Students at ITC always love an opportunity to dress up for college – especially if it’s for a great cause. Last Wednesday everyone ditched the smart black and white dress code in favour of pink, pink and more pink to raise money for the New Zealand Breast Cancer Foundation (NZBCF).

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ITC supports unique, life-changing project

Posted on 05/11/2014 by
Manurewa High School Deputy Principal Phil Muir with some local children from Cambodia

Manurewa High School Deputy Principal Phil Muir with some local children from Cambodia

For several years, ITC has been sponsoring Manurewa High School’s Humanitarian Aid Leadership Programme (HALP) to Cambodia.

This year around 20 students embarked on a journey that saw them that return as “empowered, passionate, worldly young adults who have a greater desire to achieve and then give back to their community,” says Deputy Principal Phil Muir.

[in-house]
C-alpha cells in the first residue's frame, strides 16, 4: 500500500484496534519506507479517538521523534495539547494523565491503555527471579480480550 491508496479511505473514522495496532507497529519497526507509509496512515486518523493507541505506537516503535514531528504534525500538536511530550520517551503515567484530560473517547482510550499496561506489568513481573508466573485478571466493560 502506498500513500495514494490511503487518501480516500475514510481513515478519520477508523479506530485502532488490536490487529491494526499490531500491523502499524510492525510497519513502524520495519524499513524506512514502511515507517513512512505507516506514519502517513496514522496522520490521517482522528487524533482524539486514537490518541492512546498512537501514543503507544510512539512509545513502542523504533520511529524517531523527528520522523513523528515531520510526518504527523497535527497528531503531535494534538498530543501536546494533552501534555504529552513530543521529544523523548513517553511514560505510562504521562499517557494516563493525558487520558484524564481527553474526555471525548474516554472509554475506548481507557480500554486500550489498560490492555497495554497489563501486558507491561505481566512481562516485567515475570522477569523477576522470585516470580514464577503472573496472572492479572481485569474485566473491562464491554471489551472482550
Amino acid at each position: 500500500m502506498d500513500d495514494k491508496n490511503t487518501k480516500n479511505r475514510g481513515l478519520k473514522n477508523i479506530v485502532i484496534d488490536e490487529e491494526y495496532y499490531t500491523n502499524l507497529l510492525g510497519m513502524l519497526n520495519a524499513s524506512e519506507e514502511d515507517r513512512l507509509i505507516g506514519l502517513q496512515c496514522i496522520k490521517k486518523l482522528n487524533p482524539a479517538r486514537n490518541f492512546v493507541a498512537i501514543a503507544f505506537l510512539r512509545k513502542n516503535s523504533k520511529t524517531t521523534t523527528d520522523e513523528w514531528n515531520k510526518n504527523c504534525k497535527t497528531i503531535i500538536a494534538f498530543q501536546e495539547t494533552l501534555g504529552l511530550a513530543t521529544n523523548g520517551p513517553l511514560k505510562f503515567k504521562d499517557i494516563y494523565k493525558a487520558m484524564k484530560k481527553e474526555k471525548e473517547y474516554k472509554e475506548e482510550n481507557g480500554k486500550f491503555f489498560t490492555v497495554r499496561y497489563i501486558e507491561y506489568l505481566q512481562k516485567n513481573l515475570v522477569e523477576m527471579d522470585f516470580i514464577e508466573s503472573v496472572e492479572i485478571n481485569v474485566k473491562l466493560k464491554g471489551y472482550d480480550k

The students spent 12 days engaged in a range of projects and activities “that opened their eyes to the history and culture of a country that has been shattered by civil war, famine, genocide and poverty,” says Mr Muir.

The group worked with a number of aid projects including the World Vision Area Development Programme at Chi Kreng, and a NZAid funded agricultural programme that helps communities turn from subsistence farmers into productive croppers on land that was until recently covered with landmines.

Students also gave blood and donated to the Kantha Bopha children’s hospital in Siem Reap and the children’s hospital in Phnom Penh.